Note from Libya: Under New Management!
Nearly 42 years ago on September 1, 1969 a group of young officers acted out a bloodless coup d’état against the monarchy of Libya, long-hated for its oil wealth in the hands of the few. The young colonel Muammar Gadhafi soon pushed in his unique ideology of “Islamic Socialism,” a mix between Islamic religious law and socialist economic policies, as the new national value.
Yet despite early signs of spreading the wealth and developing Libya, Gadhafi soon used his role as permanent “Leader of the Revolution” to deprive rival tribes of their share of the oil wealth and to crush opposition parties. Not to mention the primitive and abusive injunctions of Islamic Sharia, whereby the state enforces all doctrines of the Quran (and the Hadith) including punishments against homosexuals, adulterers, and many stringent restraints on women.
Anti-Western from the start, Colonel Gadhafi directed much of his nation’s resources and intelligence to influence events ranging from supplying arms to the Irish Republican Army in Northern Ireland to funding Yasser Arafat’s Palestinian Liberation Organization and ceaselessly supporting dictators in many African nations, especially in Sudan and Uganda.
Gadhafi’s numerous involvements in international terrorism have included the 1972 Munich Olympics massacres, the Moro Islamic Liberation Front in the Philippines (which uses violence to obtain a separate Islamic state), the drug warlords in Colombia, and of course the infamous bombing of PAN AM Flight 103 in Lockerbie, Scotland in 1988.
By the 1990s it was then agreed that Gadhafi, called the “mad dog of the Middle East” by President Reagan, was one of the most dangerous men in the world, joining the ranks of leaders such as Saddam Hussein, Kim Jong-Il, Ayatollah Khomeini, and Robert Mugabe.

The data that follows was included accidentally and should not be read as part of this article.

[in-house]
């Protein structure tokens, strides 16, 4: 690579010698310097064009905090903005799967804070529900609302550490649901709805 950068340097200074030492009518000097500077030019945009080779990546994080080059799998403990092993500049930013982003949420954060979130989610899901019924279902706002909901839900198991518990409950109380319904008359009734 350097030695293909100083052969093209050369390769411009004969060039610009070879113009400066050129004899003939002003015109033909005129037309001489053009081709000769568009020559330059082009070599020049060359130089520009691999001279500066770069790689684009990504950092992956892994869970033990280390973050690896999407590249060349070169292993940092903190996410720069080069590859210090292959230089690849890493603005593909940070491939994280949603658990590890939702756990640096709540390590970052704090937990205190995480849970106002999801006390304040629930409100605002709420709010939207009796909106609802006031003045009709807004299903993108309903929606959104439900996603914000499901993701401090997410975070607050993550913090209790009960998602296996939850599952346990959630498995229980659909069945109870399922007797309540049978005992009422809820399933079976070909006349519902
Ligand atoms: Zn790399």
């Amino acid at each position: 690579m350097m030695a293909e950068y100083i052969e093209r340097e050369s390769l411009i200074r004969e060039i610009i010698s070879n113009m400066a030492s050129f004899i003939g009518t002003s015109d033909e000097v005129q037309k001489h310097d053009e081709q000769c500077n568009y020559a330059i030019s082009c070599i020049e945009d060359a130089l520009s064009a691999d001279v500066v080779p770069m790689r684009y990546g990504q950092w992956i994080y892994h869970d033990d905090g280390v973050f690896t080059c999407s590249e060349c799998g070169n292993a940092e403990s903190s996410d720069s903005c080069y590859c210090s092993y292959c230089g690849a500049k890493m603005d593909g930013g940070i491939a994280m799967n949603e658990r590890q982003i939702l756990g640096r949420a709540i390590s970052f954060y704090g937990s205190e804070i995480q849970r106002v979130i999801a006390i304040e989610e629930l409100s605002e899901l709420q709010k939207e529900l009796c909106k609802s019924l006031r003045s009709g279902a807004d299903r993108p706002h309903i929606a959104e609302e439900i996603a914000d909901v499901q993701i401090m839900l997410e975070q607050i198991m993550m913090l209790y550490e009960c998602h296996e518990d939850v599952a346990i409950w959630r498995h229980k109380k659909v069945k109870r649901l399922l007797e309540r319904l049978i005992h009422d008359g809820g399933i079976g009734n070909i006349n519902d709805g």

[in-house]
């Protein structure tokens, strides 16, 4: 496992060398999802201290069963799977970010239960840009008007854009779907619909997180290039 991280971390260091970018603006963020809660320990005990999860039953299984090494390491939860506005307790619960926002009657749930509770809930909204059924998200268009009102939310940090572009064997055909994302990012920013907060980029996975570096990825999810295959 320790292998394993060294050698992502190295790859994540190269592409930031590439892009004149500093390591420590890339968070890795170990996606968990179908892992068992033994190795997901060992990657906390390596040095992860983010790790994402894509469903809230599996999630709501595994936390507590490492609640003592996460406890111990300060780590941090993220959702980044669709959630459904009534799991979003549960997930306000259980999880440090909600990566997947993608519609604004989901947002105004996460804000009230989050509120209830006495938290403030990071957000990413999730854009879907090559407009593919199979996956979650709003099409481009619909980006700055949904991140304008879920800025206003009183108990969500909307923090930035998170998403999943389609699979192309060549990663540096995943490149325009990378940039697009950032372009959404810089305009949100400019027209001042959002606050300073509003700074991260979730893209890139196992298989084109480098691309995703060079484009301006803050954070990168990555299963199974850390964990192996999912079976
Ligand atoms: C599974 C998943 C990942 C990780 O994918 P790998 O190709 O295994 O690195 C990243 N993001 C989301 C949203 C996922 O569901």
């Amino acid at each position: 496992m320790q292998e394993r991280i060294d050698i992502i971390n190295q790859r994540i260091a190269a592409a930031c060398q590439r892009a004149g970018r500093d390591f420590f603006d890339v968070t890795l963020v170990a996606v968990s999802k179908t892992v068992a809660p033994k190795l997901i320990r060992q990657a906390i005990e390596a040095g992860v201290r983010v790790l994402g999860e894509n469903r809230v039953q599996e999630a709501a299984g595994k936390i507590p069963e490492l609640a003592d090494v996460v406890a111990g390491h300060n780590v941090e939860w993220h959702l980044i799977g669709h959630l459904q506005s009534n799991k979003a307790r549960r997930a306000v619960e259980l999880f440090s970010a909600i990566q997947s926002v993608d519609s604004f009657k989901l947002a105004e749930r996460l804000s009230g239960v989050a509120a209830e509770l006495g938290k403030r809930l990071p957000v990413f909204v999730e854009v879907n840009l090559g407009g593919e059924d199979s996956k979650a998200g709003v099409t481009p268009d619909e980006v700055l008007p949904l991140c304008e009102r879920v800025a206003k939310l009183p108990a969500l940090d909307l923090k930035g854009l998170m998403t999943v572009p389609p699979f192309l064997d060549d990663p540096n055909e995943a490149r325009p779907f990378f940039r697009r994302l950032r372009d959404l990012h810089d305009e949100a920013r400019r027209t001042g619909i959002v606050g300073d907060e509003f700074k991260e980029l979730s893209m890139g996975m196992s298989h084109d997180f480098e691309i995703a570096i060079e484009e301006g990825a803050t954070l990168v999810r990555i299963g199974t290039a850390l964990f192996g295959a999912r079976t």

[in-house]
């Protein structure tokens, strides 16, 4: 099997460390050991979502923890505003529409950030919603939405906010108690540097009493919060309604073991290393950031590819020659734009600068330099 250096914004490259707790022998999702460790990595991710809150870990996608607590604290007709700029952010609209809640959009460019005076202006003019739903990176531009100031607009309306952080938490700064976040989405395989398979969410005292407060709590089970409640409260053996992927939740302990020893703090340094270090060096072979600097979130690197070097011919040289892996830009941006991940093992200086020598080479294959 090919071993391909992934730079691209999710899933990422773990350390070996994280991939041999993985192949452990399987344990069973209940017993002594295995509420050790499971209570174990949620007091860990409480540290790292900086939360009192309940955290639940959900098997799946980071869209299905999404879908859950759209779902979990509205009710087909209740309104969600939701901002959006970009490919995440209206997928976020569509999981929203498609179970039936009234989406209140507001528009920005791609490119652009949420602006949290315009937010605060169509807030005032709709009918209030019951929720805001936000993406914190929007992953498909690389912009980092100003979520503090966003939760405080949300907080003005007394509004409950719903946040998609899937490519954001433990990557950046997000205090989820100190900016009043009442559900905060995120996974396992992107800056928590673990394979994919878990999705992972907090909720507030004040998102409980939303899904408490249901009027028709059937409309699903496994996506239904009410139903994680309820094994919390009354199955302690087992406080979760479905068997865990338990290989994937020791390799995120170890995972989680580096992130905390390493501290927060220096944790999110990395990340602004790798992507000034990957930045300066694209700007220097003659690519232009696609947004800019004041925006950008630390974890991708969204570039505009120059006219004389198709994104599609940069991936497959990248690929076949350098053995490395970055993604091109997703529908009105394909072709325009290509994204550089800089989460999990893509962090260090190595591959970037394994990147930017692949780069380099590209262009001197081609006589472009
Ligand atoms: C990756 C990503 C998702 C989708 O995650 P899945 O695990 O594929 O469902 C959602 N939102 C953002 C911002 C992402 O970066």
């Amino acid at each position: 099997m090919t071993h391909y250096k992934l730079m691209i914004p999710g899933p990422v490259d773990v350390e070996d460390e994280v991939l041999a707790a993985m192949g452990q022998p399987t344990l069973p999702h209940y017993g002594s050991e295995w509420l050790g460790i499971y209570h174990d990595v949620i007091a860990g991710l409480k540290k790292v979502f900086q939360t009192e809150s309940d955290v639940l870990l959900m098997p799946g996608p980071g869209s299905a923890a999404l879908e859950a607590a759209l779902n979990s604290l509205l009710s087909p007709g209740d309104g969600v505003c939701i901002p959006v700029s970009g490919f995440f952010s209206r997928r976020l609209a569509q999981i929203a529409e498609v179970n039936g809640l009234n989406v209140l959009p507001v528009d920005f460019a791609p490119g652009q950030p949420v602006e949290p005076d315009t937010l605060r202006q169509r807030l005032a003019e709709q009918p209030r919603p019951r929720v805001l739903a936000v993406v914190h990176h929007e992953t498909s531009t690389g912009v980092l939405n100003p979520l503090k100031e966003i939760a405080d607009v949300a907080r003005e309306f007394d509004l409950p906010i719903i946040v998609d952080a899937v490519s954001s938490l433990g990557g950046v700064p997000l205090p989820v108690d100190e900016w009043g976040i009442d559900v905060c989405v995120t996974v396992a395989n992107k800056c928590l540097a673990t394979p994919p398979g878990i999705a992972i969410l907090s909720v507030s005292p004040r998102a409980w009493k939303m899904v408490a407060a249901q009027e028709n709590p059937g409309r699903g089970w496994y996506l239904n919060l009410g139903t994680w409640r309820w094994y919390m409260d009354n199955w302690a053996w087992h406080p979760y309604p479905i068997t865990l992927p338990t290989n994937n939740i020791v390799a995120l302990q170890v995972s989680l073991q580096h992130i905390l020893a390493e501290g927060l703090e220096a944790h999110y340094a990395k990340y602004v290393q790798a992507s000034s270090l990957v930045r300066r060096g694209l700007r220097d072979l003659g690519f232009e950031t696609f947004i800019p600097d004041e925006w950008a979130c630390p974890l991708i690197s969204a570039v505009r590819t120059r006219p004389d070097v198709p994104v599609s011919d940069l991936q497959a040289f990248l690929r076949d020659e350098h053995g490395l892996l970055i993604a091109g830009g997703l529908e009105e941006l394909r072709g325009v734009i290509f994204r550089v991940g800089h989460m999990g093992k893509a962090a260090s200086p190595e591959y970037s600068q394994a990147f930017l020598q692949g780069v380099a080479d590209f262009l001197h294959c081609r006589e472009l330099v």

It has been said of Saddam Hussein that he was as mad as Hitler, and Gadhafi is no exception to that. One of his visions of greatness, his “Great Islamic State of the Sahel,” was to be the uniting of all the Arab nations of North Africa into a single Muslim state (a throwback to the Caliphate, or Muslim Empire), accused as Arab-supremacist and racist by Western observers.
Like Hussein’s mad attempt to destroy Iran, Gadhafi launched a war with neighboring Chad with the assumption that victory would be easy. After occupying northern Chad in 1983, Gadhafi led a full invasion in 1987 only to lose humiliatingly in what was called the Toyota War. (This war was labeled as such due to the enormous number of Toyota pickup trucks used by the Chadian forces for battle and travel.)
But he had some remaining sense, because in 2003, after the US finally overthrew Saddam Hussein, Gadhafi surprised the world by offering to Britain and America his stash of weapons of mass destruction and nuclear program (a stash that was much larger than previously thought).
Now finally he’s gone, and the Libyan people have much to be happy about. But once the party is over the people must ask themselves what comes next. Do they want to risk another demagogue and religious fanatic? How will they ensure civil and political liberty? I’ve read the provisional Libyan constitution, and it is very progressive.
A blogger from the Heritage Foundation noticed that unlike in secular Muslim-majority countries like Turkey or Albania, the new constitution states, “Sharia is the Principle Source of Legislation.” Senator John McCain recently said on Fox News that this is not uncommon, as it is similar to many constitutions in western nations that have themes of law deriving “from the Almighty” or “by the Grace of God,” thus doesn’t imply Sharia rule.
What may concern observers is the fact that in countries that depend on a single export, such as oil, corruption and despotism are ripe for the picking. After all, he who controls the sole resource controls the country, and we need only look to Venezuela and Iran to see just how it could result.
In the meantime, now that Tunisia, Egypt, and Libya have changed keep your eyes on Syria and Yemen. After that maybe the icing on the cake, Saudi Arabia, will be ripe for change and it will be achieved by the people themselves.